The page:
What is Anchor Pricing?
A product is never really “cheap” or “expensive”.
Yep. Value is relative.
And it’s almost always possible to influence the ‘perception’ of value by introducing an anchor.
Here are three ways to set an anchor if you are a consultant, an agency owner or sell a complex service:
1. Mention ROI
If a potential client will get a $10,000 return from working with you (in savings, efficiencies or additional revenue) and if your fees are $3,000 (for example) … Bring up the potential ROI.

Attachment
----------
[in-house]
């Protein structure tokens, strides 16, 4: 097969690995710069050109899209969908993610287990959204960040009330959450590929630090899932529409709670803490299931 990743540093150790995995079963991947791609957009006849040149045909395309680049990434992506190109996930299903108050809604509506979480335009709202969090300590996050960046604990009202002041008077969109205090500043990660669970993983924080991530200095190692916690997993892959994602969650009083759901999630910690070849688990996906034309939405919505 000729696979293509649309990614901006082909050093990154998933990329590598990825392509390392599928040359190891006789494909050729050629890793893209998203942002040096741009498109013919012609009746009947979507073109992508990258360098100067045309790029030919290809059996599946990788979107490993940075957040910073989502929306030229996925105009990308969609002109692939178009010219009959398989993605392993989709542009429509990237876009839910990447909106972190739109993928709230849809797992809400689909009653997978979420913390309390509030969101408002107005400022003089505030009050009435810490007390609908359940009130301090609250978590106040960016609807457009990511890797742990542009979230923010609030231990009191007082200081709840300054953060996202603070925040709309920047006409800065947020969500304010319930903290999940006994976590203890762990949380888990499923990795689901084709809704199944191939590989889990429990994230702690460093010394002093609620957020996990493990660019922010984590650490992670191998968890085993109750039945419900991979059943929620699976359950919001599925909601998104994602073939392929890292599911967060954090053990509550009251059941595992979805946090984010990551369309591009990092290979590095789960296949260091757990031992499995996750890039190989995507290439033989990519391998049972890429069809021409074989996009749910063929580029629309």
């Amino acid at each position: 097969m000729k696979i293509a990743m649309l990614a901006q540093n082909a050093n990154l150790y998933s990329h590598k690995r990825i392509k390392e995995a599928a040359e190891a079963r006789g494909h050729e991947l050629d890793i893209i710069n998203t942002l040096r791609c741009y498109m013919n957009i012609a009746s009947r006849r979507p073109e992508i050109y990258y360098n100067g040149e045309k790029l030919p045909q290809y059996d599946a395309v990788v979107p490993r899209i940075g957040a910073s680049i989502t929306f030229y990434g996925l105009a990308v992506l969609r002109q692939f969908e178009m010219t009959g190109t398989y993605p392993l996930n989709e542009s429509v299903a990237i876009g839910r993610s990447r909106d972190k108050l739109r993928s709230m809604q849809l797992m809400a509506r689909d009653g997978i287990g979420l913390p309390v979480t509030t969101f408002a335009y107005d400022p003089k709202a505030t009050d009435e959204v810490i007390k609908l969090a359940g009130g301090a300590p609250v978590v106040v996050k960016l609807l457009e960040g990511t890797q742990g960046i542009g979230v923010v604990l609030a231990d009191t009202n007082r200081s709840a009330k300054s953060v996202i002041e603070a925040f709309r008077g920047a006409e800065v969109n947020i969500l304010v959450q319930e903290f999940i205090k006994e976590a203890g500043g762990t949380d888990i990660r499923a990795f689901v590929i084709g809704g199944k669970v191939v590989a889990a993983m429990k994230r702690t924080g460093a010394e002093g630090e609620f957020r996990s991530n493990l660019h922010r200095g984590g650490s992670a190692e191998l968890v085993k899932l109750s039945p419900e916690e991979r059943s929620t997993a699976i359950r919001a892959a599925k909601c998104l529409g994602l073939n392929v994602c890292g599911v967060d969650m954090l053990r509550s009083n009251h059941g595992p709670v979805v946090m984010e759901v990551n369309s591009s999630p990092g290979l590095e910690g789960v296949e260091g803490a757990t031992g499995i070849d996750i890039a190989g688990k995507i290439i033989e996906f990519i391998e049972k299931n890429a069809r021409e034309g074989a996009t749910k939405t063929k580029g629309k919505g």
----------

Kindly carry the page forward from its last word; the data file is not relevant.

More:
The potential ROI will set an anchor and make your fees seem like a more attractive proposition relative to the benefit.
2. Mention COI
The COI is the Cost-Of-Inaction. Again, by talking about the losses likely to be incurred by NOT taking action, you can anchor your rates as an attractive proposition.
3. Other paths to the solution
While you don’t want to compare your rates to competitors (that’s a fight to the bottom), you can reference other ways that a potential client could get the same result, at a greater cost or with greater difficulty.
For example, if you are selling a course, you can anchor the course fees against the ‘exorbitant’ cost of hiring a consultant. If you are a consultant, anchor your rates against the ‘exorbitant’ costs of mistakes incurred when a client tries to do the work on their own.